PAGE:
Minsk II Agreement or lack-thereof?

Minsk II, what is it and what is the status of the agreement?

The Minsk II is an agreement that consists of 12 points and seeks to bring an end to the conflict in Eastern Ukraine.  Since fighting began in September 2014, nearly 10,000 people have been killed.   The agreement can be summed up as follows:

  1. Immediate, full bilateral cease-fire as of February 15 (2015).
  2. Withdrawal of all heavy weapons by both sides, to be completed within 14 days.
  3. Effective monitoring regime for the cease-fire and withdrawal of heavy weapons by the Organization for Security and Co-operation in Europe (OSCE).
  4. Launch of dialogue on modalities of local elections in accordance with Ukrainian legislation.
  5. Pardon and amnesty of figures involved in the conflict.
  6. Release of all hostages and other illegally detained people, based on the “all for all” principle.
  7. Safe delivery of humanitarian aid to those in need, based on an international mechanism.
  8. Restoration of full social and economic links with affected areas.
  9. Full Ukrainian control over its border with Russia throughout the conflict zone.
  10. Withdrawal of all foreign armed groups, weapons, and mercenaries from Ukrainian territory.
  11. Constitutional reform in Ukraine with decentralization as a key element; a new constitution by the end of 2015.
  12. Local elections in Donetsk and Luhansk regions to be held according OSCE standards.

The true detriment to the Minsk agreement remains the inability of rebel fighters in Eastern Ukraine to allow the OSCE Special Monitoring Mission (SMM) into the disputed Eastern Ukrainian territory in order to verify that the rebels are complying with initial parts of the agreement.  It is estimated that the separatists have violated the ceasefire agreement ‘thousands of times’ in 2015 alone. (pg25)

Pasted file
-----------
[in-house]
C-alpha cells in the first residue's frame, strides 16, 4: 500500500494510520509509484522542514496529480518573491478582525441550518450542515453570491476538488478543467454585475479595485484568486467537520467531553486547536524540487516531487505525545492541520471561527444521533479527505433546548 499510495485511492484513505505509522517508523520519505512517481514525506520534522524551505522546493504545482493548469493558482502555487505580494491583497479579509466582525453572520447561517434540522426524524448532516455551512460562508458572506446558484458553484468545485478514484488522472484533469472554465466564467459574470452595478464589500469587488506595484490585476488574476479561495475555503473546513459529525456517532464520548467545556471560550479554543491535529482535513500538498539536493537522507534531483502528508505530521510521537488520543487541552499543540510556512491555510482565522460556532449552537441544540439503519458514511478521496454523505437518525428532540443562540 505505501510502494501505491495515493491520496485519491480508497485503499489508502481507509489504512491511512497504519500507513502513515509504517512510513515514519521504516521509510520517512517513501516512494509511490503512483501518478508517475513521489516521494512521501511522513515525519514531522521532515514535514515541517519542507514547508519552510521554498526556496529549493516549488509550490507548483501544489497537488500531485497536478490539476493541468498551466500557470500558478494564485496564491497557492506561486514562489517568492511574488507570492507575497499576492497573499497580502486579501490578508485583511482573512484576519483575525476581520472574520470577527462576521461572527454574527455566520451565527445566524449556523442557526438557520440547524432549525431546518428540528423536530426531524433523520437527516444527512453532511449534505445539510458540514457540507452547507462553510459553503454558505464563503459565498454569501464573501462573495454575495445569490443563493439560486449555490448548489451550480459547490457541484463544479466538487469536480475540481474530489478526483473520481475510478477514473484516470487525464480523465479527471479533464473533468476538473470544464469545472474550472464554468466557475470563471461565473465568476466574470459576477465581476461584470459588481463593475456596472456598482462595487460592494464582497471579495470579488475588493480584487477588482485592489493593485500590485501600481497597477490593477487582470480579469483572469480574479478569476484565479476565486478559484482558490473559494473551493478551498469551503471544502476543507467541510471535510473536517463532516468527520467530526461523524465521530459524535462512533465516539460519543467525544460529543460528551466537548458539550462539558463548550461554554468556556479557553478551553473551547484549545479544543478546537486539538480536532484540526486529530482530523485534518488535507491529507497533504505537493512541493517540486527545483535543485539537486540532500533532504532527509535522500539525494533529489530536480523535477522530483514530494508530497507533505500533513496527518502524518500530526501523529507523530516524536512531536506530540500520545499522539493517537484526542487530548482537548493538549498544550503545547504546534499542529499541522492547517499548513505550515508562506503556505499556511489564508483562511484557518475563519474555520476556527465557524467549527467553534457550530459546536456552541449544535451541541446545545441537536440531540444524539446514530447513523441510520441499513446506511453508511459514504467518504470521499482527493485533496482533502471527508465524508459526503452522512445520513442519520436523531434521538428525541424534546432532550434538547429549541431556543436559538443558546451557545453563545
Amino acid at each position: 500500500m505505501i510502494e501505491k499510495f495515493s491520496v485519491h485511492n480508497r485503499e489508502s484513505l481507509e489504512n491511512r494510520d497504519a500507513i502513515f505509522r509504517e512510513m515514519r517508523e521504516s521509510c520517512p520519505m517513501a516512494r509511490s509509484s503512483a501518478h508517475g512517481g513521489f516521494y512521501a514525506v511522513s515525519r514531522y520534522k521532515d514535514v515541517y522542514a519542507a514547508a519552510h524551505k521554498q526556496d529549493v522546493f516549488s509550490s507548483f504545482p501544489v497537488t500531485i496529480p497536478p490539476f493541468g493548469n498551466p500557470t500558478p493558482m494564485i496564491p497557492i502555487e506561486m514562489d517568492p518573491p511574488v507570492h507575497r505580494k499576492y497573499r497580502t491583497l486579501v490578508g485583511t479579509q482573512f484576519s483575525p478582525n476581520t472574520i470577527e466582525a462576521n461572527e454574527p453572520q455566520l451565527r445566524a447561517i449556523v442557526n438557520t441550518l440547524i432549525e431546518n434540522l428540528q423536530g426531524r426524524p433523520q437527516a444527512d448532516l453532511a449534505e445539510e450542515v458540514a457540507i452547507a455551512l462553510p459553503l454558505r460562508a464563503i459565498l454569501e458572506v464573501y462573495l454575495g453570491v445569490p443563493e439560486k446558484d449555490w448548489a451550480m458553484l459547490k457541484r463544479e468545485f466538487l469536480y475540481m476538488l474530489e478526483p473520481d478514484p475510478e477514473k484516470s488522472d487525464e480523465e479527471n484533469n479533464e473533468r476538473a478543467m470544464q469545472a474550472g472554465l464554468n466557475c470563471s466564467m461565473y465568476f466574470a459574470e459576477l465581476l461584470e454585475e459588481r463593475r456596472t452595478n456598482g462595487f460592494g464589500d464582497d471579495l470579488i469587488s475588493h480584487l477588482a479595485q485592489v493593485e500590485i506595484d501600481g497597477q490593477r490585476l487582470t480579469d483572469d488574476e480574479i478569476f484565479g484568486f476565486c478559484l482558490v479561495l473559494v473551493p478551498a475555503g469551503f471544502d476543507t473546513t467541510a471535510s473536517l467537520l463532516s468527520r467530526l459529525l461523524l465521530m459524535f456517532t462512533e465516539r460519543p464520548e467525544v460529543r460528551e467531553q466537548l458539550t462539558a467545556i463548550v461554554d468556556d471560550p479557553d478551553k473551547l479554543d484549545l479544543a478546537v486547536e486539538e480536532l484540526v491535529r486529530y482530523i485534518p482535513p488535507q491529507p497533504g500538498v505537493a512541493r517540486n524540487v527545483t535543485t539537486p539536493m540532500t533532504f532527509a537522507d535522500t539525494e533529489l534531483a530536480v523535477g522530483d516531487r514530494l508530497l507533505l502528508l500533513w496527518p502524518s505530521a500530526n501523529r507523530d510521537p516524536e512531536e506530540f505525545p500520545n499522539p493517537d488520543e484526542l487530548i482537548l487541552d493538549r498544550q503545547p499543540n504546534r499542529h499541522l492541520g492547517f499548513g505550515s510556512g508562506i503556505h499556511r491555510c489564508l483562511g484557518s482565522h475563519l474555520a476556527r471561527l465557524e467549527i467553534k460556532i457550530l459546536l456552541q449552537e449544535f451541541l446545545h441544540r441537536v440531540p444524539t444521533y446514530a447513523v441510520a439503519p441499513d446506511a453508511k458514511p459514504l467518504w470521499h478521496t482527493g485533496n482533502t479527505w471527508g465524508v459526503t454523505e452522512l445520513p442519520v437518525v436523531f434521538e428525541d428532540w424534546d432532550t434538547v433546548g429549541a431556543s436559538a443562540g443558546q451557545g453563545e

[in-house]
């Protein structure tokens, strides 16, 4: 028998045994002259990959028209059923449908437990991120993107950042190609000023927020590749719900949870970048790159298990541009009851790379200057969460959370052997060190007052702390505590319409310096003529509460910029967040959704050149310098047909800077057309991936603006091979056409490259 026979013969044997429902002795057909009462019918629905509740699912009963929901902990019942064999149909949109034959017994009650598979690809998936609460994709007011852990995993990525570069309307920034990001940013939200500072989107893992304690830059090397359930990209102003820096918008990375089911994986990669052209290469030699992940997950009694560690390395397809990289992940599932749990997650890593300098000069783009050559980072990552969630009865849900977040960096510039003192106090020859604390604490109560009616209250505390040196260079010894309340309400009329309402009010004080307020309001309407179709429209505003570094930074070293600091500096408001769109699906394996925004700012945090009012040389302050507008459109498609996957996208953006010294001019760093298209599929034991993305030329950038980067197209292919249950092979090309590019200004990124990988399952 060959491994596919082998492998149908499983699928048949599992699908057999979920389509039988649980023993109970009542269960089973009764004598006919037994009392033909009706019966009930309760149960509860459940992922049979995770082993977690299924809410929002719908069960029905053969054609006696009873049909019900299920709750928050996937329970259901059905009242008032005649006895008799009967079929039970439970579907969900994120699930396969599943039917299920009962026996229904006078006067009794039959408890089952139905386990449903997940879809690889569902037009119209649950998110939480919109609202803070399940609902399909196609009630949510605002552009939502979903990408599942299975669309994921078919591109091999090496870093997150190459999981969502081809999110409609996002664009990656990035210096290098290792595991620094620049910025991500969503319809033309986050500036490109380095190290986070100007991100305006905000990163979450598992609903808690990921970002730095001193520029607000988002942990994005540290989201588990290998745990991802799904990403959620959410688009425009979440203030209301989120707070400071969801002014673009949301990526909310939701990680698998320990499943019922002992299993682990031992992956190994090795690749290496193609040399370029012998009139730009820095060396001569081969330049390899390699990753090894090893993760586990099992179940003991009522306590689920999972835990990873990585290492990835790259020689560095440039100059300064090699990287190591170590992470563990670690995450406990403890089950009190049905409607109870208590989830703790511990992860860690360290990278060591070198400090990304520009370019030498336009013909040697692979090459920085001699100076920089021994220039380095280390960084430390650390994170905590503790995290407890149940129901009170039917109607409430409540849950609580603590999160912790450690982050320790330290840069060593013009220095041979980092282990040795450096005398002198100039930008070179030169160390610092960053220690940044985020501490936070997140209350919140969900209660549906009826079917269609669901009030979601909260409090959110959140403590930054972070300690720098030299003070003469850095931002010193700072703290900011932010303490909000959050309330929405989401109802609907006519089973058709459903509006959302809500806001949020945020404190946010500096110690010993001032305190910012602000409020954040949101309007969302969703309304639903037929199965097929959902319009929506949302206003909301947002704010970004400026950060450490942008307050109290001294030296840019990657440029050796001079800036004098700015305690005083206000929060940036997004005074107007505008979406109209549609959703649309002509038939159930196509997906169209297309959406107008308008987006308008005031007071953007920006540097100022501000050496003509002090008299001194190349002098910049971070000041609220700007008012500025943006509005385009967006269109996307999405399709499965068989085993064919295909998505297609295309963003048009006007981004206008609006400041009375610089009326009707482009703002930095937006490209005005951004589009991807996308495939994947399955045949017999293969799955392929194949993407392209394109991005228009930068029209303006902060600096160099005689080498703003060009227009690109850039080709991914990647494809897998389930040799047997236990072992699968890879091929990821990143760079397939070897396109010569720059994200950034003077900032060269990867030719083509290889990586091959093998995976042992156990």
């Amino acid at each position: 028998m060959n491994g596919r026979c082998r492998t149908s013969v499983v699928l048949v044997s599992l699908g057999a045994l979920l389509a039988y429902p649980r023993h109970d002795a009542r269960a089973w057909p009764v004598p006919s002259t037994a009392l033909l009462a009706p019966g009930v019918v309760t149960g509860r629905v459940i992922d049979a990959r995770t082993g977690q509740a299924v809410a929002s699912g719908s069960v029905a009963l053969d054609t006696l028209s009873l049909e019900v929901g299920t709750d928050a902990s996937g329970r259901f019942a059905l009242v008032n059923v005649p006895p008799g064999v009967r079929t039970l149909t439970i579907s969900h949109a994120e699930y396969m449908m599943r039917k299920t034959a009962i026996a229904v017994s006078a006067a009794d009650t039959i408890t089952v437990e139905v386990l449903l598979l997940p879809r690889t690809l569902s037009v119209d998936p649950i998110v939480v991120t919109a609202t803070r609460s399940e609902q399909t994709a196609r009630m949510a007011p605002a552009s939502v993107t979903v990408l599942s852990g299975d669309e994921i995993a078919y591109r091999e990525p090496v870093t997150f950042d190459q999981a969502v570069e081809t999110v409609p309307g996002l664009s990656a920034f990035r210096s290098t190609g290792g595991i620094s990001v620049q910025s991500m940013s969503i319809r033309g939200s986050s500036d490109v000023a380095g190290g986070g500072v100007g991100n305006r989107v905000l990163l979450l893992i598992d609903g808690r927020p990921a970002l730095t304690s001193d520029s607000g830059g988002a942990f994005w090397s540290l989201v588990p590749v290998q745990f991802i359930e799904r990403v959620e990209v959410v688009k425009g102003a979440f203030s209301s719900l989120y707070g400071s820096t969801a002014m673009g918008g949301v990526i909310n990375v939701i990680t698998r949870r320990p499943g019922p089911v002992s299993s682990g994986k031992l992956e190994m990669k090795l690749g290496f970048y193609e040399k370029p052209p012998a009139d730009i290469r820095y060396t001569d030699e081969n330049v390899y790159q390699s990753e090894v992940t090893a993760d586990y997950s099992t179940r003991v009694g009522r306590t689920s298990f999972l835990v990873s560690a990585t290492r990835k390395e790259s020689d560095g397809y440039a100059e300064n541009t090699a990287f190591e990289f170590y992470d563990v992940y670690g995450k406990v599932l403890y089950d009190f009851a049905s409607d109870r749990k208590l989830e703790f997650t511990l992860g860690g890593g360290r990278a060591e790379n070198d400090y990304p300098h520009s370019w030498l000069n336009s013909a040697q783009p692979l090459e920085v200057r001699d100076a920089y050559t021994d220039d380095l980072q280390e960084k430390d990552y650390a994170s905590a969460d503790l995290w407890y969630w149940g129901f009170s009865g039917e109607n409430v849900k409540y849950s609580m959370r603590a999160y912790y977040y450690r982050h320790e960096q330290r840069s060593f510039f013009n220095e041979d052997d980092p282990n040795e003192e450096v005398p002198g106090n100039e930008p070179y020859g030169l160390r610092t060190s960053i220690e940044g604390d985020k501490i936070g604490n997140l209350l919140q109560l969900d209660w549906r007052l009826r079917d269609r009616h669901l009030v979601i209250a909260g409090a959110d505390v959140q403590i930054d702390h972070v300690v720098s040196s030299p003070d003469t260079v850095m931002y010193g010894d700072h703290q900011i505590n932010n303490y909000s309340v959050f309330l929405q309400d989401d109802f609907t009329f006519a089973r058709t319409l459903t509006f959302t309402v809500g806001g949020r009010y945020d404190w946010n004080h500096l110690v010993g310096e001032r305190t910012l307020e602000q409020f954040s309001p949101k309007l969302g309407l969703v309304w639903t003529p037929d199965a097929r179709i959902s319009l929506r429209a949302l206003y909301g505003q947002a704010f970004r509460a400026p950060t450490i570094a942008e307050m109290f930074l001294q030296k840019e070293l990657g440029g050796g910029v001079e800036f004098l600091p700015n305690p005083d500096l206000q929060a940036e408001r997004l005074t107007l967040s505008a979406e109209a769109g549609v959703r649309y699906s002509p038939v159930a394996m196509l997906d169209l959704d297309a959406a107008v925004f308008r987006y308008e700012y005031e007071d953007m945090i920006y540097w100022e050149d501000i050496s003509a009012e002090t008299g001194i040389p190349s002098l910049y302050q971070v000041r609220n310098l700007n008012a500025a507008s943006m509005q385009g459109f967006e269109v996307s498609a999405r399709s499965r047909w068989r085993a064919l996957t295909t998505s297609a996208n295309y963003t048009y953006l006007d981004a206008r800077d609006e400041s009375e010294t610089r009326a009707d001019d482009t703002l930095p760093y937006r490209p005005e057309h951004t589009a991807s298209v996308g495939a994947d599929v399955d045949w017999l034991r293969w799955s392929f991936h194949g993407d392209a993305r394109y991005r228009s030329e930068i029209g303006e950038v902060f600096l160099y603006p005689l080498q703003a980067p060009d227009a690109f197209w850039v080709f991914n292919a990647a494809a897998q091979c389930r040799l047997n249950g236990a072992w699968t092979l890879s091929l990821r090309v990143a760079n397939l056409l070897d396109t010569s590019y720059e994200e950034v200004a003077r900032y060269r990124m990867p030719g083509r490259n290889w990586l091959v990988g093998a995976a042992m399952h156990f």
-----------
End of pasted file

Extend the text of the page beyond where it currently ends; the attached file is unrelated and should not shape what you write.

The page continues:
It is not only the separatists that refuse to abide by the agreement but also Russia, who continually refuses to withdraw its forces from the region.  According the President of Ukraine Mr. Poroshenko, Russia is fielding “700 Russian tanks, more than 1250 artillery systems, more than 1000 team transport vehicles and more than 300 rocket launchers … in Donbass.”

As of October 20th 2016, the Minsk II has stalled as the Ukrainians and the Russians  have refused to participate in the agreement and make concessions.  The enforcing party to the agreement, the OSCE has been considered rather inadequate in its ability to garner the support of both sides of the conflict in order to proceed with future steps of the agreement.

Today, Ukraine demands

  • A cease-fire before any elections can take place
  • Russian weapons and equipment to be removed from the country
  • Access to control the Ukrainian border

Today, Russia demands

  • Immediate elections in Eastern Ukraine
  • Amnesty for all those involved with the conflict (Something Ukraine refuses)

Currently, Ukraine is the one that stands to lose the  most in a prolonged cold-conflict in its Eastern provinces.  If Moscow chooses, conflict can be brought to an end and sanctions relief may be given to Russia as a result.  In doing so, the Kremlin may try to help elect pro-Russian delegates into the Ukrainian Rada from the destabilized Eastern Ukrainian provinces thereby ensuring the continued dysfunction of the government in Kiev.  Moscow can also continue their low-intensity conflict in Eastern Ukraine to ensure the government in Kiev does not pivot towards the West once more.   In either case, Russia has achieved its goal of preventing Ukraine from moving closer or even joining Western democratic or economic institutions.

This entry was posted in Uncategorized. Bookmark the permalink.

2 Responses to Minsk II Agreement or lack-thereof?

  1. So what can we do that again provides the Ukraine with the freedom to manage their own country?


Leave a Reply

Fill in your details below or click an icon to log in:

WordPress.com Logo

You are commenting using your WordPress.com account. Log Out /  Change )

Google photo

You are commenting using your Google account. Log Out /  Change )

Twitter picture

You are commenting using your Twitter account. Log Out /  Change )

Facebook photo

You are commenting using your Facebook account. Log Out /  Change )

Connecting to %s